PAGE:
Today’s adventure in Pointlessly Gendered Products and the People Who Sell Them is brought to you by the Wall Street Journal via Anne Marie Chaker’s piece “Groceries Become a Guy Thing: As Men Shop More, Packaging Aims to Win Them Over; ‘Inner Abs’ Appeal” (16 Oct. 2013).
Can cookies, whole-grain bread and frozen yogurt be manly? Food makers are changing their products to signal, quietly, to men that they should eat them. Anne Marie Chaker and father of three Jeremy Alinder discuss.
First of all, I wasn’t aware that the proper bread- and delicious frozen treats sections of the grocery were barred off from anyone on account of their gender identity/expression (even though we know the reporter is really talking about cisgendered straight-identified men who are probably also white, middle-class, and able-bodied for good measure, because “default”). By “discuss,” Chaker means “shame a father of three who seems like a decent guy into saying that somehow gender plays into food when he basically tells her the opposite.”
Let’s get ready to rumble!
For some on-point snark about women being left out of narratives about chefs and restaurants, check out “Amanda Cohen on Time Magazine and Female Chefs” on Eater.
The most boring story in the food world is this one: magazine puts together a list of the most important/best/most influential chefs, which doesn’t include any women. Or it drops in one as a token, and people react with incredulity and/or outrage. An editor of a magazine does an interview to say that they are not to be blamed, they are simply holding a mirror up to nature, just like Shakespeare. Even I’m bored of this cycle.
Lupicia is one of the Japanese companies that has really embraced Halloween marketing and does it incredibly well.
Last year’s Halloween-themed pumpkin-flavored Mister Donuts doughnuts were delicious. This year, they’ve added a ghost and Hello Kitty shapes, and it appears that the batter is normal but the icing is kabocha-chocolate flavored.
Mister Donut Hallowe3n Doughnuts 2013
Throughout my four years in Japan, I had to figure out solutions to issues with ingredient availability and cooking equipment to be able to eat the food I wanted. I’ve just started a new resource with some of my tips for what to substitute and what to make at home. Some of them seem really obvious, but they weren’t to me at the time.
Via Just Hungry.
For those cooking in Japan, you may be interested to know that Cookpad, Japan’s most popular recipe site, is now being translated into English. I’m always a little skeptical of English-language guides to cooking in Japan, mainly because there are rarely ingredient translations and sometimes the measurements are in imperial instead of metric, so I decided to poke around. And just so Searchina doesn’t get any funny ideas about my omg wacky American blog, I’m going to do this bilingual style.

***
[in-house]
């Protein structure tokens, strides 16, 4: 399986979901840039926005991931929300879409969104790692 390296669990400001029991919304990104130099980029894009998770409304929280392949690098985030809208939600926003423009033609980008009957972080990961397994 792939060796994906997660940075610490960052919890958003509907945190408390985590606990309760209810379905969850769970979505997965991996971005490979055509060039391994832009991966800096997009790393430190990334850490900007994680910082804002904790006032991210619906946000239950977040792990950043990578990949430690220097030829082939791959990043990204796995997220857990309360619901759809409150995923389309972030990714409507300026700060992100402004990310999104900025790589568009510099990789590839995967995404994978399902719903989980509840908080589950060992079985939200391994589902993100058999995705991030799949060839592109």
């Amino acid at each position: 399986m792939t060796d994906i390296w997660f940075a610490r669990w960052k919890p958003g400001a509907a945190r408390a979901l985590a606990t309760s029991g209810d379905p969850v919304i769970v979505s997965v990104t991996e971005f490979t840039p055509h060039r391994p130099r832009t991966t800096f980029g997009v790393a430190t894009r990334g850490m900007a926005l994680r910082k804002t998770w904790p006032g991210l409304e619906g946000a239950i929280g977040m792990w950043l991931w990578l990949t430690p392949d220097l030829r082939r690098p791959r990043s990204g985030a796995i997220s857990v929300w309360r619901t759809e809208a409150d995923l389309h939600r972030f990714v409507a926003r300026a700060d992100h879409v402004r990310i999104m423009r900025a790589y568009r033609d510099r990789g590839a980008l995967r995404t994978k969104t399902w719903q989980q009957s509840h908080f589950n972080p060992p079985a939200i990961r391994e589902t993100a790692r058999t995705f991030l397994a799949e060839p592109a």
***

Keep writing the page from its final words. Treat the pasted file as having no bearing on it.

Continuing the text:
During Dragon Fest, I headed over to the Wing Luke Museum of the Asian Pacific American Experience. Although I had initially gone to see the art exhibitions, I also discovered that the museum includes the storefront of the former Yick Fung Co. grocery, preserved as it was when it closed in 2008. The store was run by James “Uncle Jimmy” Mar (1914-2012), who donated the building that now houses the third incarnation of the Wing Luke Museum.
One of the aspects I hadn’t anticipated as much regarding my culture shock expectations was adjusting to Americanized- and fusion Japanese food, especially for foods that I encountered for the first time in Japan. This isn’t to say that American-Japanese food isn’t delicious–quite the contrary–but it can be a bit alarming at times to see sushi rolls cooked tempura-style (why?) or cilantro in your temaki (YES). If nothing else, it serves as a reminder of my relative inexperience with the Japanese home cooking when I left to study abroad in university and the problematic nature of the idea of a food’s authenticity.
Dragon Fest is an annual celebration of pan-Asian cultures held in Seattle’s International District.
There’s taiko performances, dragon dances, and, of course, food:
It’s that time again~
Pinterest’s suggested Father’s Day pins (email). Subtle we are not.
Last year, I wrote about how and what food is marketed for Mother’s Day and Father’s Day. 2012 “taught” us that quiche is girly but can man up; moms want family-friendly brunches; dads want beer, meat, and fire; and bullshit gender politics are alive and well in the world of big-name food-and-recipe magazines. Fire up the grill, grab your rolling pin, and let’s get cooking.
Big Boy, Chiba City
One universal aspect of the expat experience is talking about what food you miss. When I first arrived in Ishikawa, all I wanted was a hamburger, as cliche as that sounds. I know the theme of this blog is “I’ll make it myself!”, but I started making an effort to eat less red meat went I left for uni, and so I rarely cook/ed beef at home, and this was before I figured out how to make veggie burgers and buns at home. And so I dreamed of hamburgers at Zingerman’s and Blue Tractor.